Are we getting queerer?
Quarter of UK adults identify as something other than "completely heterosexual" according to YouGov research
Research carried out by YouGov shows that 26% of UK adults identify as something other than "completely heterosexual" according to the Kinsey Scale – and this rises to a third (35%) of those aged 35-44, and more than half (55%) of those aged 18-24.
The survey of 2,000 UK adults was commissioned by media agency UM as part of an ongoing research project examining stereotyping in advertising.
The research also found that 60% of Brits – including 85% of those aged 18-24, and even 48% of those aged 55+, believe sexuality should be viewed on a scale, rather than people being "simply gay or straight".
It tells a very different story to the data compiled by the Office for National Statistics in 2016, which found that only 2% of the adult population identified as something other than straight, accounting for around one million Brits, where this new survey suggests the number is actually closer to 17 million. (Just a bit of a difference, eh?)
“The comparison of this year’s anonymous data with that from the ONS might seem jarring," said Michael Brown, head of insight at UM.
"However, what this shows is that Kinsey was right to view sexuality as a spectrum. After all, trying to define something as complex as sexuality in binary terms is at best crude, and at worst – fantastical.”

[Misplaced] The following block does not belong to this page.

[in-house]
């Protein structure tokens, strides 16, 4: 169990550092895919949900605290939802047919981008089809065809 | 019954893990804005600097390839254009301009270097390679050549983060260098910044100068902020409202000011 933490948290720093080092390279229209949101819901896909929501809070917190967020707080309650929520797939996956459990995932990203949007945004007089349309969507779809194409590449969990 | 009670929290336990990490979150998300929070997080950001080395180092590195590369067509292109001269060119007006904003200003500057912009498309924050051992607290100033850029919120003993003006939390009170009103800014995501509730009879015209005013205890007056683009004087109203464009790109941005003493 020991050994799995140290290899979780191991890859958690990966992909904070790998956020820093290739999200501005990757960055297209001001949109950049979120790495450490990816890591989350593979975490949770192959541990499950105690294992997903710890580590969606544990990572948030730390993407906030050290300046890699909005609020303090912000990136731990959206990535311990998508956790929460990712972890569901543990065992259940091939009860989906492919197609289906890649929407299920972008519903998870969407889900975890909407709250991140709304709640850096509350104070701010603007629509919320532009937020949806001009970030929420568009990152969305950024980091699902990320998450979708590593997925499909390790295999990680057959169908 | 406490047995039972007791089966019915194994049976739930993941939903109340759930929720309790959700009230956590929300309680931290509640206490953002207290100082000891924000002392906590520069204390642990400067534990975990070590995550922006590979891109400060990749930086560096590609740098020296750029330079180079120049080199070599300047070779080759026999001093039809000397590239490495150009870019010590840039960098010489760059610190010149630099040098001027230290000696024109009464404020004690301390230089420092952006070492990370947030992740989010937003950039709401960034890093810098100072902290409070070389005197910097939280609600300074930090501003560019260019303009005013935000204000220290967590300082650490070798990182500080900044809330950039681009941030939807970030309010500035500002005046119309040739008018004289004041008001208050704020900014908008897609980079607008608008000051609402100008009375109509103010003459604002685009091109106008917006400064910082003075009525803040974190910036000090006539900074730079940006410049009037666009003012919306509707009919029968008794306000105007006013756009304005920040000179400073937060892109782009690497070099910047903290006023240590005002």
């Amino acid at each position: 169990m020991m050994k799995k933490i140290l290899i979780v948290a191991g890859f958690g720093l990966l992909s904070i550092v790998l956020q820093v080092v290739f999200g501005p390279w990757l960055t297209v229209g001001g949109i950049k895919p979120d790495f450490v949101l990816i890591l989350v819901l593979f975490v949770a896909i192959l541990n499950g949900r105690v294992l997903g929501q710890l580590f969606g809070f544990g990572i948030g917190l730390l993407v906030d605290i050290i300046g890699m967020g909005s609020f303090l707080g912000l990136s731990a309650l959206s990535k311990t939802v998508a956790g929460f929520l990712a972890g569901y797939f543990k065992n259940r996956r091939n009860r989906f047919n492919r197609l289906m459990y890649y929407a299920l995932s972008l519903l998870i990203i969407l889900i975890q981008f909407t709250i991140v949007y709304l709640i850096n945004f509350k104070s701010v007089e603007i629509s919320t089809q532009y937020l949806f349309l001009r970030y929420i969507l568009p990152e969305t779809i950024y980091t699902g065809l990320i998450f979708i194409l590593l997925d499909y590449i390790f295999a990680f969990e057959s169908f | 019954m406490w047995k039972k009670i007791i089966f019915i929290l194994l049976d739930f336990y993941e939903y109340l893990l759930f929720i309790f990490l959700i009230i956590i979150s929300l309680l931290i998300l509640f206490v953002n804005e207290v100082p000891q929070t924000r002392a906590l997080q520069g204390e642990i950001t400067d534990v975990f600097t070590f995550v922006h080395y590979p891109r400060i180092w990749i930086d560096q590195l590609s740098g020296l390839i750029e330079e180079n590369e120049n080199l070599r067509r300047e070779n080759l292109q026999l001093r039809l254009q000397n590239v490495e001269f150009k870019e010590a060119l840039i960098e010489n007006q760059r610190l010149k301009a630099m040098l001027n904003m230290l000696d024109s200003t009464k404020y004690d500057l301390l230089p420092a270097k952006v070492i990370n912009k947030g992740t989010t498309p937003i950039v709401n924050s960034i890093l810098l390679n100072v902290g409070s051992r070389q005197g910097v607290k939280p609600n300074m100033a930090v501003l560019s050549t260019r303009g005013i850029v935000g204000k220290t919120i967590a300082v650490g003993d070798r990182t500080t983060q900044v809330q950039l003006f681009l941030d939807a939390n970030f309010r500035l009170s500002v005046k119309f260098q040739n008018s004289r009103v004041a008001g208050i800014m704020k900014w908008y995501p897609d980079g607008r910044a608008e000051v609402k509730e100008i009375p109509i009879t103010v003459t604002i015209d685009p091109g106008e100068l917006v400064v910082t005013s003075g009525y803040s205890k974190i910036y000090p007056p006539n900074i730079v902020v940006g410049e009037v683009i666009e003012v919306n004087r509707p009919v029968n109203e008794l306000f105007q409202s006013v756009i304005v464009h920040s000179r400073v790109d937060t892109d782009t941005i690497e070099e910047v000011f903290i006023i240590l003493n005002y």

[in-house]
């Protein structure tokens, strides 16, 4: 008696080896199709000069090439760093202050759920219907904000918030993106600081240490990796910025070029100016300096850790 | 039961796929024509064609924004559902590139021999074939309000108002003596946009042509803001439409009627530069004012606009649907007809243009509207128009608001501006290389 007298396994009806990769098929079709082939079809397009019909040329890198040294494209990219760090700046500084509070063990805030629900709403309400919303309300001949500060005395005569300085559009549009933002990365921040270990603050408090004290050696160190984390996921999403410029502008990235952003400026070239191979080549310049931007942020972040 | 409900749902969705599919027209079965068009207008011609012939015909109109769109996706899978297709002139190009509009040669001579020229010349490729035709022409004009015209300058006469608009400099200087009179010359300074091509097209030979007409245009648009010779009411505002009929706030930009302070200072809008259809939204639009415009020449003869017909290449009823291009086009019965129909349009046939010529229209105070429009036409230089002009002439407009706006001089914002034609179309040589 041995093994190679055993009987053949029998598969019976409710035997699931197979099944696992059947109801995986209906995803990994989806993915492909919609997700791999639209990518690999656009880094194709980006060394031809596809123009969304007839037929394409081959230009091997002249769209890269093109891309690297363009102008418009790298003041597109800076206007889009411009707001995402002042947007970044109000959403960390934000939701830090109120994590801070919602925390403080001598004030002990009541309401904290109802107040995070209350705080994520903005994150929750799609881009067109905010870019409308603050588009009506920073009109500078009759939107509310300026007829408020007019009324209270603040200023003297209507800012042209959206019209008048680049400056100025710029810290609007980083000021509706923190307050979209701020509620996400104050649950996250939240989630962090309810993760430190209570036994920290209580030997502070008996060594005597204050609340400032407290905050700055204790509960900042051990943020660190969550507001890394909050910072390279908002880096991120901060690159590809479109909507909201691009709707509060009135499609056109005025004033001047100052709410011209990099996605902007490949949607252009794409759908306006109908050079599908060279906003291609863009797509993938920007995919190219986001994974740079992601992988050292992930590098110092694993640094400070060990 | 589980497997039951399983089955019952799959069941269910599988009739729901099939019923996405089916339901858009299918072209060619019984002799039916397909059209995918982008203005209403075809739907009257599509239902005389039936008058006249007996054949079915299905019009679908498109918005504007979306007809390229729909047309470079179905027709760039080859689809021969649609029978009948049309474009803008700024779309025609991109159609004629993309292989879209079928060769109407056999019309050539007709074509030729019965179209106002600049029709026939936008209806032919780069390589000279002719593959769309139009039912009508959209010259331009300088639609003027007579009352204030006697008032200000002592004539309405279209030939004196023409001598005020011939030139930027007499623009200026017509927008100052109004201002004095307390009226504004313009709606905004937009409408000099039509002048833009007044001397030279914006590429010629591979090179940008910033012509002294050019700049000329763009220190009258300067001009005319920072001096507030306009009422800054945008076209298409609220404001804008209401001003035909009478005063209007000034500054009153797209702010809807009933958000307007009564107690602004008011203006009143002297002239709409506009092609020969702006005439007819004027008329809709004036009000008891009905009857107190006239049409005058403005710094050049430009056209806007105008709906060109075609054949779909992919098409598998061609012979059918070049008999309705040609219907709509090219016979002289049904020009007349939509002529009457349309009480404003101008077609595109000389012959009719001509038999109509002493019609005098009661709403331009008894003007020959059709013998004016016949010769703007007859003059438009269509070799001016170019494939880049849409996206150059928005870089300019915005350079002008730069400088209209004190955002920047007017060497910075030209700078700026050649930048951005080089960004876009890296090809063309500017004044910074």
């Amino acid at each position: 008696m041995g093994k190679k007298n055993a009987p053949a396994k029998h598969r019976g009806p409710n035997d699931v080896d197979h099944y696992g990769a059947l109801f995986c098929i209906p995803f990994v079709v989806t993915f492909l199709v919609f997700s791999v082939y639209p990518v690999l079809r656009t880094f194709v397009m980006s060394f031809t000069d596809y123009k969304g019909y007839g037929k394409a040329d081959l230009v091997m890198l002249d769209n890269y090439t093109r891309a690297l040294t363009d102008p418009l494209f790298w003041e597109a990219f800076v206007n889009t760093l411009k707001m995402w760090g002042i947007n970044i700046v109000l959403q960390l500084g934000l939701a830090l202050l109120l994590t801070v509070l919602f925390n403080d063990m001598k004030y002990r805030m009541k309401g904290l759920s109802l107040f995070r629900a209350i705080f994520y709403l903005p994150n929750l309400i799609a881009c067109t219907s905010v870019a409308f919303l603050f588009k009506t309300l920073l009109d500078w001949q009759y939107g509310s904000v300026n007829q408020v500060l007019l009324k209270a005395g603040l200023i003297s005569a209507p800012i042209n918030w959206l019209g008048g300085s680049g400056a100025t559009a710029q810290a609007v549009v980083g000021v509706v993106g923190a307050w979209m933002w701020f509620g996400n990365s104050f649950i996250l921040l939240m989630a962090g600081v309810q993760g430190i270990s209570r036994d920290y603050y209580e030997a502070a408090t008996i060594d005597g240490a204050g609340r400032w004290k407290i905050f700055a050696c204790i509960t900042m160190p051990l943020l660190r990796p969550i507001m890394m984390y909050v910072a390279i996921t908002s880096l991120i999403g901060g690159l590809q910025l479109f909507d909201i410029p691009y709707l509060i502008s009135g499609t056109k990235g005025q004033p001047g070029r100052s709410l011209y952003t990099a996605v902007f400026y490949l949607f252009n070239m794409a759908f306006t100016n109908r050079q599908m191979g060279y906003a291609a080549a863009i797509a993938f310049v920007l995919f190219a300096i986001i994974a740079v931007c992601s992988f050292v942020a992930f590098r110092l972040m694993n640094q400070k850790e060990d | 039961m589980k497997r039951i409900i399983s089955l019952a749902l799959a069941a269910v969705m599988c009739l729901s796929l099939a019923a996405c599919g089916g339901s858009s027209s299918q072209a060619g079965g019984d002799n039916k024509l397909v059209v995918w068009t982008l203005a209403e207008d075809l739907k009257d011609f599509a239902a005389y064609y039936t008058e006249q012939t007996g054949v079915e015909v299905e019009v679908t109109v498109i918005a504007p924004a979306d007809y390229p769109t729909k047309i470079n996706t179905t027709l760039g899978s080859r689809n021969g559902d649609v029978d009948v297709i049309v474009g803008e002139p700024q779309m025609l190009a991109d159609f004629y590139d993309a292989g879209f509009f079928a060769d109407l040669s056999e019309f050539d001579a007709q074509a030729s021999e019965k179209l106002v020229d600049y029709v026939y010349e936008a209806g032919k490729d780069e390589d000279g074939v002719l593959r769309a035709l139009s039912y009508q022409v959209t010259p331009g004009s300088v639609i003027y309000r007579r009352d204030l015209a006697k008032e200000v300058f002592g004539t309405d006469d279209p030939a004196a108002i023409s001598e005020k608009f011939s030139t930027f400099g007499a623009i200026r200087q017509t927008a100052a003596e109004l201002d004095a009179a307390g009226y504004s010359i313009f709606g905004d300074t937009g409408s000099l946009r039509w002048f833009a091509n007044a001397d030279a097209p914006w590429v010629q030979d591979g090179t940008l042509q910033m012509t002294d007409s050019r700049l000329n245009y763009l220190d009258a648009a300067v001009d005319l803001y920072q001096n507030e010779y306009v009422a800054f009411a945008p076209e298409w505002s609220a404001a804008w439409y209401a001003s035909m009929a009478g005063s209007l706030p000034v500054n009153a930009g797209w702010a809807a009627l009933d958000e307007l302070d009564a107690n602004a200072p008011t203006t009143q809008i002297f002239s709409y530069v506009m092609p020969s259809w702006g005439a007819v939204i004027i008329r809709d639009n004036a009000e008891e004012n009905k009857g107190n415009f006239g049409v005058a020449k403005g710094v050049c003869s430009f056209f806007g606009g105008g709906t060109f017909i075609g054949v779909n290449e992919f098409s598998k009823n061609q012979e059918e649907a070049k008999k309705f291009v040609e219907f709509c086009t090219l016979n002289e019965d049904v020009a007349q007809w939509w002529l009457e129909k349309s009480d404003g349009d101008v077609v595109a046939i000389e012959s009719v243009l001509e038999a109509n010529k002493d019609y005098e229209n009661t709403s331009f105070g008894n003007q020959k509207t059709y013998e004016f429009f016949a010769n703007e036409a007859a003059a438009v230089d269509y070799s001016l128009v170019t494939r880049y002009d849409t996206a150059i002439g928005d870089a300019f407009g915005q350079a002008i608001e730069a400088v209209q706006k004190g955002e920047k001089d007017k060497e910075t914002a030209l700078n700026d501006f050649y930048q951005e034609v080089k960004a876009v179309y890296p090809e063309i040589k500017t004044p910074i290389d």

Overall, around one in six Brits (16%) has had a sexual experience with a member of the same sex, which rises to a quarter (25%) among those aged 18-24, 25-34 and 35-44.
Heterosexual women are also more open to same-sex experiences than men, with one in five (20%, vs only 8% of straight men) saying they could maybe or definitely be attracted to someone of the same sex.
Research by UM has also revealed the strides that UK society and advertising has made in recent years when it comes to fighting negative stereotypes around sexuality.
Almost half (40%) think gay and bisexual men have become more positively perceived by society over the past three years, while 37% see a more positive perception of lesbian and bisexual women over the same period.
Seven in 10 Brits (71%) think this positive change in perception for gay and bisexual men comes from a general opening-up of society, but more than half (54%) think more positive media coverage is responsible.
Similarly, 53% see media coverage as the reason for a better perception of lesbian and bisexual women – and even more (64%) see it as a driver of positive perception for transgender individuals.
Still, at the same time, 61% of lez/bi women and 60% of gay/bi men still believe their respective groups are negatively stereotyped.
Two-thirds (66%) of gay/bisexual men aged 18-34 think that there aren’t enough LGBTQ+ people shown in ad campaigns, and half (52%) think "the community is invisible" in advertising.
Crucially for DIVA reader, 60% of lez/bi women think they have less visibility in the public eye compared to gay/bi men.
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